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Politics: Pains and Gains of Democracy

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pains and gains

By Asiayei Enaibo

With different manifestos, with different promises to even the ancestors, the living are always anxious about what gain they could get, shared among their two jaws, bring it, let’s share it and chop it, who democracy help?

Both the illiterate and literate candidates speak their words; some eloquently express a great hope for tomorrow, and the party members hail their candidates, saying he is the most qualified; the oppositions care not about his eloquence, “na English we wan chop?”

Share the money, anything beyond that; he is a bad leader. Yes, some of us have shared and eaten their future and then have been in pain for long. Yes, many are willing to decamp to another political canoe after they have eaten their shares.

We must gain two things, pains of bad governance, yes, gain the shares for our temporary survival, those with good game plans as decampees are sometimes lucky to gain appointments.

When your candidates fail at that material time, you gain pain for losing your mental political appointments to be in convoy, and then, your plan to be the big man becomes a silent pain. So, no one is willing no lose his opportunity, and that is where we lose integrity.

The professors too who taught in the universities of bad government and corruption introduced a new paradigm shift in their curriculum to rig to be appointed as Chairman of Governing Council and VCs, what gain is to democracy?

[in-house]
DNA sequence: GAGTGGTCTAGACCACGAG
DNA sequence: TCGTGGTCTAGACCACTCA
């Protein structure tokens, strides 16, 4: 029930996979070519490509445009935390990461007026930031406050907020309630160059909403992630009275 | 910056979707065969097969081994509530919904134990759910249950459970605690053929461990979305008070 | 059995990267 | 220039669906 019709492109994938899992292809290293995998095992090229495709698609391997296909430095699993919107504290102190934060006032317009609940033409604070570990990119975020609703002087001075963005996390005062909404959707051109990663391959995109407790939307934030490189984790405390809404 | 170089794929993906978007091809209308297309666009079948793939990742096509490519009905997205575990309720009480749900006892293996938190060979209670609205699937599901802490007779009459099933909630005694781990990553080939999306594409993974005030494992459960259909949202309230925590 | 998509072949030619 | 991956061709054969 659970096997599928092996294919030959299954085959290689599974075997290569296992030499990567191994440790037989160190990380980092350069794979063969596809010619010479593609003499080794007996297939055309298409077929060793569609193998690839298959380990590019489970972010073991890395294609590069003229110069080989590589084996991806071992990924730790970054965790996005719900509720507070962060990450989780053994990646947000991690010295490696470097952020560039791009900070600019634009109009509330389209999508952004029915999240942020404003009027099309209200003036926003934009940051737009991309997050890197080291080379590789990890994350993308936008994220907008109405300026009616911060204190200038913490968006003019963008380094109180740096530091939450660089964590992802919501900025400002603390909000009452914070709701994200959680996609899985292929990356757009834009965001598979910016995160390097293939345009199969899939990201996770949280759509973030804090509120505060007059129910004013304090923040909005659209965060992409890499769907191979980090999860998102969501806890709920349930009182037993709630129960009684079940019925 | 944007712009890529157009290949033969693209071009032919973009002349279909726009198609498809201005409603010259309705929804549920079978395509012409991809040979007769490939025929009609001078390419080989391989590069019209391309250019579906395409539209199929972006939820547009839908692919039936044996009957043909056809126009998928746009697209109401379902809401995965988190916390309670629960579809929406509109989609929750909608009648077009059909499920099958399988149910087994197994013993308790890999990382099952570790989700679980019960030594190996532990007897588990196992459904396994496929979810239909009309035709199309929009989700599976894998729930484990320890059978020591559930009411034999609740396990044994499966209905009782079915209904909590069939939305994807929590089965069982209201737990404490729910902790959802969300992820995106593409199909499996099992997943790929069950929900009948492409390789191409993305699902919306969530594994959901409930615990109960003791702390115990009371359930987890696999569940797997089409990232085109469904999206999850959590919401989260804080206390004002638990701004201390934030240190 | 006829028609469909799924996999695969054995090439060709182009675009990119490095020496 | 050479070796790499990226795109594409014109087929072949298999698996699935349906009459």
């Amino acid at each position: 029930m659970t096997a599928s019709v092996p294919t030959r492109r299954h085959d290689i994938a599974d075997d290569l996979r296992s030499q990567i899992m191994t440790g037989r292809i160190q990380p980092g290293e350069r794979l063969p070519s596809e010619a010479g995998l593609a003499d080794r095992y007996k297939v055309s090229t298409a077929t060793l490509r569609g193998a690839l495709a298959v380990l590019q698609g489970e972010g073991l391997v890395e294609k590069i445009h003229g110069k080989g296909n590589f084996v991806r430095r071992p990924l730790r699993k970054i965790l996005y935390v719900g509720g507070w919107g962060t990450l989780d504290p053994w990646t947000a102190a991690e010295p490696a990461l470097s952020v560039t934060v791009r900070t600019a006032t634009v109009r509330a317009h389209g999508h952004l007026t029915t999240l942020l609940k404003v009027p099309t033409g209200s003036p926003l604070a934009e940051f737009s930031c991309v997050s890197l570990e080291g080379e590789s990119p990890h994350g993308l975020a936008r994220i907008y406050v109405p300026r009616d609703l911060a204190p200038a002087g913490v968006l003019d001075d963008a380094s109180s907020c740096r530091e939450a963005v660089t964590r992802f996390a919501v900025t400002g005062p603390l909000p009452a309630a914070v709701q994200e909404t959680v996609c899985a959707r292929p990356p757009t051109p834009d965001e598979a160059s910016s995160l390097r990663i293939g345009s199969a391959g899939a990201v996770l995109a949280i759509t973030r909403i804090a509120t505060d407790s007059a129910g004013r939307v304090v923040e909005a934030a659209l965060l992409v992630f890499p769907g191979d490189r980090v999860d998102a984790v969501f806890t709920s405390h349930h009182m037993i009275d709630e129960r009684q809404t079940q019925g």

Politics, pains and gains, those who are in a position sometimes are aware that they are not doing well. So, who is the Saviour in this Ekoriko?

We can’t sell our palm oil in Bobougbene because there is no money; my grand-mother returned from fishing in the Ayakoromo River, there is no buying to buy her fish to enable her to buy garri to eat, then we in the cities use money to buy money at a very high rate, yes we are in a democracy, what is actually democracy?

Suffering of the people by the suffering and smiling people because people are coming into power?

We must rig pain to gain the pleasure of power, the failed people weep, and those who win sing their party slogan, and after the man has won, in four years, he was still paying the debt he incurred over the years and those who were happy then, decamped to other parties to castigate him of being selfish.

If he is not economical to pay his political debt, where you trick to rig for him, where will he have money to pay his debt? So, he has no business with your community’s progress, yes, he will give himself all the contracts and empowerments to help him have more money to sustain his power.

Nigeria, the weeping nation, as the predicted flood will come again for our sins in Democracy as it is the bane of our uncivilized plans for the future, the pains and gains in politics.